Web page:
Just as it was right to call Mary theotokos, so it was right to say that God the Son played in the streets of Nazareth as a child, that God the Son had compassion on lost and helpless sinners (Mark 6:34), that God the Son shed his blood on the cross for our redemption (Acts 20:28). For it was no other person, no other human, but only the eternal Word in his humanity. After all, he was Immanuel, God with us.
These biblical convictions were honed and clarified by another all-church council held in Chalcedon in AD 451. Responding to another stream of false teaching, the church again turned to Cyril’s Christology (though he had now been dead some seven years). The gathered bishops affirmed that the one person of Jesus Christ was to be acknowledged in two “unconfused, unchangeable, indivisible, inseparable” natures. They confessed that the divine and the human in no way undermined or undid one another, yet that he was nevertheless just one person: “one and the same Son” who was with the Father before all things and who was born of Mary for us and our salvation. Chalcedon rang deeply with the echo of Cyril’s theology.
God Was Pleased
Nestorius’s precooked doctrine of God meant that he struggled to get divinity and humanity in the same person. There was an unbridgeable gulf between the divine and human, and his theology left believers the task of crossing it on their own, following at a distance in the footsteps of a superman from Nazareth.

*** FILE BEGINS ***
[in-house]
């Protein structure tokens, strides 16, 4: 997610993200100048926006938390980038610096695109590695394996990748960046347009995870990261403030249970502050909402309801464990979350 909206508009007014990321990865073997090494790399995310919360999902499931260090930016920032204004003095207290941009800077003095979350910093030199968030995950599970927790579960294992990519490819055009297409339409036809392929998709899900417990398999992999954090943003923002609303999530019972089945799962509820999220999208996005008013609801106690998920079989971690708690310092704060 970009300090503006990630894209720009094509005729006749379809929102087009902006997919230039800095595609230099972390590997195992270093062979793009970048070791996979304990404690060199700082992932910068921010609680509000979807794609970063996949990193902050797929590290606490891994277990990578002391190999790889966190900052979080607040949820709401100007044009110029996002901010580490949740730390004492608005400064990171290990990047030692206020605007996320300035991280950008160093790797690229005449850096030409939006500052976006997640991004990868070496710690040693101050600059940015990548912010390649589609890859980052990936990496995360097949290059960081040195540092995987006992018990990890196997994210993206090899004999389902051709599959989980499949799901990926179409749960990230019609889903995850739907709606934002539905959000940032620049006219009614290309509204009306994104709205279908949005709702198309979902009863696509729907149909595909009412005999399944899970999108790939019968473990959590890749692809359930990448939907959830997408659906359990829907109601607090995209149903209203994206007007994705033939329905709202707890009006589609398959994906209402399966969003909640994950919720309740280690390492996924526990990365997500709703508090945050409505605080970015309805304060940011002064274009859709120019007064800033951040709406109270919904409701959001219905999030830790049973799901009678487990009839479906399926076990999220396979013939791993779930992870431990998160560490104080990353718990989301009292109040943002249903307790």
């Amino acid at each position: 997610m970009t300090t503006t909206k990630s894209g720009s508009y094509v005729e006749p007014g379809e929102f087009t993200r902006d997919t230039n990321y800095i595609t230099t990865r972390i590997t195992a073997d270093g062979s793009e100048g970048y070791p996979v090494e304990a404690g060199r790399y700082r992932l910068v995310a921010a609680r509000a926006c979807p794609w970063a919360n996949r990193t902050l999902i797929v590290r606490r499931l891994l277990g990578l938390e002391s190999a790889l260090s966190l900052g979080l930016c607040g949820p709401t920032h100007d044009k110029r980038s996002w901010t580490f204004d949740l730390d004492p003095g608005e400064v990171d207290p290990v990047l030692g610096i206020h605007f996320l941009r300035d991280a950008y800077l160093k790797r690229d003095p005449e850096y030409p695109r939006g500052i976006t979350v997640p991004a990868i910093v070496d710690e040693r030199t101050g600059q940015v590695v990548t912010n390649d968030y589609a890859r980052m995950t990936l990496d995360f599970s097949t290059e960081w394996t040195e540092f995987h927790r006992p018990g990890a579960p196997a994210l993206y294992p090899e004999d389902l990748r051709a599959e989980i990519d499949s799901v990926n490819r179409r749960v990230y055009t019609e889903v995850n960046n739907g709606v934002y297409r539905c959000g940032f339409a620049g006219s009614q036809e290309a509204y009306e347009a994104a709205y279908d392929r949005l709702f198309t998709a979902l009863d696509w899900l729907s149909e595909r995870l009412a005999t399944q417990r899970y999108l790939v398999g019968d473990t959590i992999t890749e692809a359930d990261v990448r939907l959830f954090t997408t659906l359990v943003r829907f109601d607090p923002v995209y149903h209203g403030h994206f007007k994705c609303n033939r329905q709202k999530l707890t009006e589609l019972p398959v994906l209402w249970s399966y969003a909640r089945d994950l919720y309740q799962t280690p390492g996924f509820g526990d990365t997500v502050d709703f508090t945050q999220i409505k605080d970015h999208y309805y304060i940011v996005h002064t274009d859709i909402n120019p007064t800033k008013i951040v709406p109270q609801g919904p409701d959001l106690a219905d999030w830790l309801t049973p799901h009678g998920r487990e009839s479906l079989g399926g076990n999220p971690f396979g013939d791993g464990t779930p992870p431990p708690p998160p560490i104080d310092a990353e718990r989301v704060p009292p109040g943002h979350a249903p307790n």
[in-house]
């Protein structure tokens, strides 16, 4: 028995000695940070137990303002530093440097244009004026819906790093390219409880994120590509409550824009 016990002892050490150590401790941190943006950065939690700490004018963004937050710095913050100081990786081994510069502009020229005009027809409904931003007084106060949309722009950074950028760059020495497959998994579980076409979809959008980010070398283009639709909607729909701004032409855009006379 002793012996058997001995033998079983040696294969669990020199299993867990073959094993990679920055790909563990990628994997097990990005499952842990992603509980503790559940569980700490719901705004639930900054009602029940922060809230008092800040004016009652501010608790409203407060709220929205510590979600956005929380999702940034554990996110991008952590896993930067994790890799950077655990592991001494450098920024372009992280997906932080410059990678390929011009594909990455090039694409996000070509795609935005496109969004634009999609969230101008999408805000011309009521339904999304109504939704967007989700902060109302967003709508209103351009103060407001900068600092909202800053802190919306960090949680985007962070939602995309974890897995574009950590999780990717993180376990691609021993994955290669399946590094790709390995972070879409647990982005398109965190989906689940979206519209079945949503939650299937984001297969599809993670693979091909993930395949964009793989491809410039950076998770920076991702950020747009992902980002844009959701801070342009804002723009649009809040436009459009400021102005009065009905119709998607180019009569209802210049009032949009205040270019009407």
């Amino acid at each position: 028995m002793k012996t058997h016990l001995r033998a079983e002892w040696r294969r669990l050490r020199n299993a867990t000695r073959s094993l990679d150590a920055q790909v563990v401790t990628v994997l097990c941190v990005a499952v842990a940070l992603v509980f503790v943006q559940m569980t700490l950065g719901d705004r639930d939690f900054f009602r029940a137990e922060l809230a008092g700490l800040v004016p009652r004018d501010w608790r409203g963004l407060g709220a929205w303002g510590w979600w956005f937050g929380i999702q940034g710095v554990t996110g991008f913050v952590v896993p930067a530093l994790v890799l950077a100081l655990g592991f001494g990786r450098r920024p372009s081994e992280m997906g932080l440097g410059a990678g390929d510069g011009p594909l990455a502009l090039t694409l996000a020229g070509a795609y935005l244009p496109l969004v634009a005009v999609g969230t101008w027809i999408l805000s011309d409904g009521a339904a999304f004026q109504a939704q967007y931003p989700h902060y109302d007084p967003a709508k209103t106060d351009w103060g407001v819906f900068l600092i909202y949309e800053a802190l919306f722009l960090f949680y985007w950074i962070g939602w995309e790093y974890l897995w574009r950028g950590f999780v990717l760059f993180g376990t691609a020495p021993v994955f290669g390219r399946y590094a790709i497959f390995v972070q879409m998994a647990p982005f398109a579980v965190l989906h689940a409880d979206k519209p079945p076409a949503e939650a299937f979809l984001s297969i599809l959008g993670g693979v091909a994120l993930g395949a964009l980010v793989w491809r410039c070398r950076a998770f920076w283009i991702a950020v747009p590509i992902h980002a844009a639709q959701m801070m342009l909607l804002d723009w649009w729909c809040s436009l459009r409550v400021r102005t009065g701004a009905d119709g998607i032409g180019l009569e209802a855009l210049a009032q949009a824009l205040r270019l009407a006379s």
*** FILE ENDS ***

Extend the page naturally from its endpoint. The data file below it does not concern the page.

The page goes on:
Cyril, however, began with Jesus and allowed the Son of God to reveal the nature of God (John 1:18). And the God revealed in Jesus, he saw, was pleased to draw near to sinful humanity in person (Colossians 1:19¬–20). He came in uncompromised deity, but with mind-bending condescension, to cross the divide himself. The Son stepped in, clothed in our humanity, laying down his life, and taking hold of us when we could not save ourselves. In Jesus, God truly demonstrates his love for undeserving sinners, up close and personal.